The root cause for many quarrels among couples comes down to cold, hard cash, says Kelley Keehn, author of "The Woman's Guide to Money" and host of W Network's reality show "Burn My Mortgage."
"We often choose spouses who are very different from us -- and very different financially," says Keehn. "There can be a lot of arguments when one partner is a spender while the other is a saver."
We recently caught up with the experienced bank investment manager to explain the specific challenges that women face dealing with money, relationships and men.
CreditCards.ca: Why do some women seem to approach money so differently from men?
Kelley Keehn: In general, I think there's a lot of pressure on men to know about finances and investing. I find this makes it harder for men to ask questions when they should. Maybe women don't mind asking more money-related questions because we're not as susceptible to those same expectations.
I've been with my husband for 12 years. Although my husband sometimes acts like he knows everything, I can stump him by asking for a quick, one-word difference between a stock and a bond. That's because his financial knowledge is very limited. Some people just don't know, so I go over our overall money situation with him at least once a year.
I've written at great lengths about setting up "date nights" and including your significant other in discussions about financial decisions, because I don't think anyone should be handing over control of their financial life.
CreditCards.ca: Can misunderstanding credit be especially risky for women?
Keehn: There are so many issues when it comes to women and credit. Generally, women look after day-to-day spending and bill paying. Even a stay-at-home mom is immersed in daily financial issues. If there isn't enough money, she has to rely on credit for staples and household items. That pressure and stress falls on her.
I also think women are wrongfully accused of being big spenders because it seems like they are buying everything. But maybe they haven't bought anything new for themselves in nearly a year.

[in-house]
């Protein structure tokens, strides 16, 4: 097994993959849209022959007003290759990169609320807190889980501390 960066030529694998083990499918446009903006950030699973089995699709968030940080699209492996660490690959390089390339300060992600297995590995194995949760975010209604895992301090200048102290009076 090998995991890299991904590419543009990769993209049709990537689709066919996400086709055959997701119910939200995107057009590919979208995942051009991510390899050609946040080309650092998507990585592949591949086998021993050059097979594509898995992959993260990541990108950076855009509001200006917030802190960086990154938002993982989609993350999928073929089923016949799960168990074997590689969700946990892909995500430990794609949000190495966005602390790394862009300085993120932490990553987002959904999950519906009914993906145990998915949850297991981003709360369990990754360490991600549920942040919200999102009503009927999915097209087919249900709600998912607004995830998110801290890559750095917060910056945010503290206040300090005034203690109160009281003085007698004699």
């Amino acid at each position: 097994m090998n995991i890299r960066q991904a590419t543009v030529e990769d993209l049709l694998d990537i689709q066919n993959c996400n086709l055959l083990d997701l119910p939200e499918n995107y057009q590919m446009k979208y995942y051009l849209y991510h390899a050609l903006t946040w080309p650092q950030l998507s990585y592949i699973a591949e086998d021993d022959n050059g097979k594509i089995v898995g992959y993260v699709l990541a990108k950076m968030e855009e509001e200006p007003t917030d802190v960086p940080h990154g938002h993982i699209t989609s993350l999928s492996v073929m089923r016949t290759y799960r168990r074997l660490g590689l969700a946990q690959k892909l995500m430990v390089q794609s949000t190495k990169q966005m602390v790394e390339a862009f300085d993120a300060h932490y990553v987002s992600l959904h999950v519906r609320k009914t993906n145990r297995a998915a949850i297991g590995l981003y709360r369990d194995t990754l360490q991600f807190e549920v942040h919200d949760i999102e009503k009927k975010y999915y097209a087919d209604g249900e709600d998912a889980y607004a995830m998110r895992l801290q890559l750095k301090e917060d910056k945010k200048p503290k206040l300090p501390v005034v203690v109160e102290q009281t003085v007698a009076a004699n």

CreditCards.ca: What is your opinion on couples using supplementary credit cards?
Keehn: Generally, it's the woman who has the supplementary credit card. But I've seen more and more younger fellows in their 30s and 40s apply for a supplementary card where the wife is the primary cardholder.
Few people really understand the difference between primary and supplementary cards. If my husband has a credit card under my account, he pulls out that card with his own number and name on it. This may lead him to wrongfully assume that he's building credit in his name -- which he is not. If that was his only source of credit history, he'd be in a lot of trouble if I was to divorce him, die or something of that sort.
It's just the reality of today that you need good credit, and you're going to need at least one or two credit cards and be responsible with them. I really encourage people to look after their own credit reports, and build their credit individually because it's like protecting your identity.
CreditCards.ca: Do you think that women are more susceptible to peer-pressure spending?
Keehn: It is a lot of pressure. We've become so engrossed in what our peer group is doing that I don't think we have a proper sense anymore of what reality is. But I think men face it, too, with their spending on golf clubs, boats and things of that sort.
What I encourage both women and men to do if you feel that peer pressure, is to start thinking about introducing some new peer groups into your life to put money issues into perspective.
For example, I had a luxury car which I kept for 12 years so I could justify having spent that much money. When I really had to buy a new car, I could not with all conscience buy a luxury vehicle when I could buy a Hyundai that had everything the Mercedes had -- but at half the list price. I have a lot of friends with cars that cost from $100,000 to $120,000. I made my decision because two new friends had introduced me to Doctors Without Borders [an international humanitarian organization].
As soon as I put into perspective the fact that I could donate that extra amount of money and fix the cataracts of thousands of children, my old peer group didn't matter anymore. A new peer group can help you realize that you don't really need those new boots or the best golf clubs.
We're pretty blessed in Canada, so I think a little gratitude helps as well.